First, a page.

Popular Science is the fifth oldest continuously-published monthly magazine—a long way of saying that the magazine has done a fine job of maintaining a niche in a crazily fast-paced industry. Founded in 1872 by science writer Edward Youmans to reach an audience of educated laypeople, Popular Science today combines reviews of the latest gadgets with stories about innovation in design and science. It’s an organized mishmash of news about “the future now,” liberally defined. A recent issue included stories about the military’s use of 3-D printing and an astrophysicist who questions whether Shakespeare wrote the entire Folio.
With that kind of breadth, the magazine’s archives cover just about everything. And it’s easy to browse through back issues, dating all the way back to 1872, since the magazine teamed up with Google to put a searchable archive on the web. The earliest issues, like this one from February 1920, feature color covers that bring to mind science fiction with a fascination for the imagined future.
One of the cool things about the magazine is its equal attention to new and old technology. Search for “scissors” and you will find this 1964 article about the mechanics of sharpening your own scissors. The archive also offers another search tool that returns results in a visual word frequency grid, which is especially cool if you click the “animate” button. Any social historians out there able to explain why the word “scissor” would appear so often in the mid-20th century?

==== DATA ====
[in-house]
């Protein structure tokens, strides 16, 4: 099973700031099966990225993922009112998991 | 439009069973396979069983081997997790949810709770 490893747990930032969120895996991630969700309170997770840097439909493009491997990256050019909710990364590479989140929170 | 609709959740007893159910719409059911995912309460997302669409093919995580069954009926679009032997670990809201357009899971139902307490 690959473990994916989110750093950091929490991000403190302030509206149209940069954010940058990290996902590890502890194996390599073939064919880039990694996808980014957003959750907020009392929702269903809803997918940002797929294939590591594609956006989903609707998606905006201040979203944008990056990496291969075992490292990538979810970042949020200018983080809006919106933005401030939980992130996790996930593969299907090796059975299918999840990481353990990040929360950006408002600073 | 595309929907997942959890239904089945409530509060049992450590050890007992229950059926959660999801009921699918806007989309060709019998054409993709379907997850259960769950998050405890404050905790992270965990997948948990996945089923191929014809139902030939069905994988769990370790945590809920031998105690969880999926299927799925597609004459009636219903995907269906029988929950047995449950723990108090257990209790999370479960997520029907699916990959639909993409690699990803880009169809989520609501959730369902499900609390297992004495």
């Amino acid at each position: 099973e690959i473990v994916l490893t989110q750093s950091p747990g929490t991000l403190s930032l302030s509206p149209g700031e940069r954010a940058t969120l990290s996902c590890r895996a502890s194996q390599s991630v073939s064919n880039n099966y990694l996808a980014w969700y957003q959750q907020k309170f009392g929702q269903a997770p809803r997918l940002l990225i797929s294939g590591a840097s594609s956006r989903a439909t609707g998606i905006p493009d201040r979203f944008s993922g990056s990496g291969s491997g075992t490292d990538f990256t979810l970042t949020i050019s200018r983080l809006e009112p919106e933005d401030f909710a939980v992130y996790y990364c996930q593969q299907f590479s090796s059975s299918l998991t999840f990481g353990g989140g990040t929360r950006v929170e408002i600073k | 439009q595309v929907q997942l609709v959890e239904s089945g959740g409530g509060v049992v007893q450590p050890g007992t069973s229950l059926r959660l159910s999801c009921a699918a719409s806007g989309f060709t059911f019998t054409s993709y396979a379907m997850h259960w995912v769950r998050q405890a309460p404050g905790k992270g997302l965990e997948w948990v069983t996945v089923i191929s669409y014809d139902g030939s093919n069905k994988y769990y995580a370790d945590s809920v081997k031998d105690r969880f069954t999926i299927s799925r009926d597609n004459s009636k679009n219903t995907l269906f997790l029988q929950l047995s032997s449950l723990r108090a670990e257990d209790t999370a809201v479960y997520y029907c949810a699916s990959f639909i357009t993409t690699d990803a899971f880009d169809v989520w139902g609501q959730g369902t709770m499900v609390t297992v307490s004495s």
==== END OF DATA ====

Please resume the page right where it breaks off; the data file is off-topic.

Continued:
Interestingly, although the word “internet” dates back to the 1960s, the word didn’t appear in the magazine’s pages until 1989.
Period advertisements are included, which adds to the fun. This issue from September, 1944 includes a house-advertisement on the table of contents page calling for all collectors of back issues to consider surrendering them for the war cause. “There’s a war going on and this is no time for sentiment,” the ad urges. “Grit your teeth and dig out those stacks of back numbers. Then turn them over to your local paper salvage drive!”
Kate Rix writes about education and digital media. Visit her website: katerixwriter.com.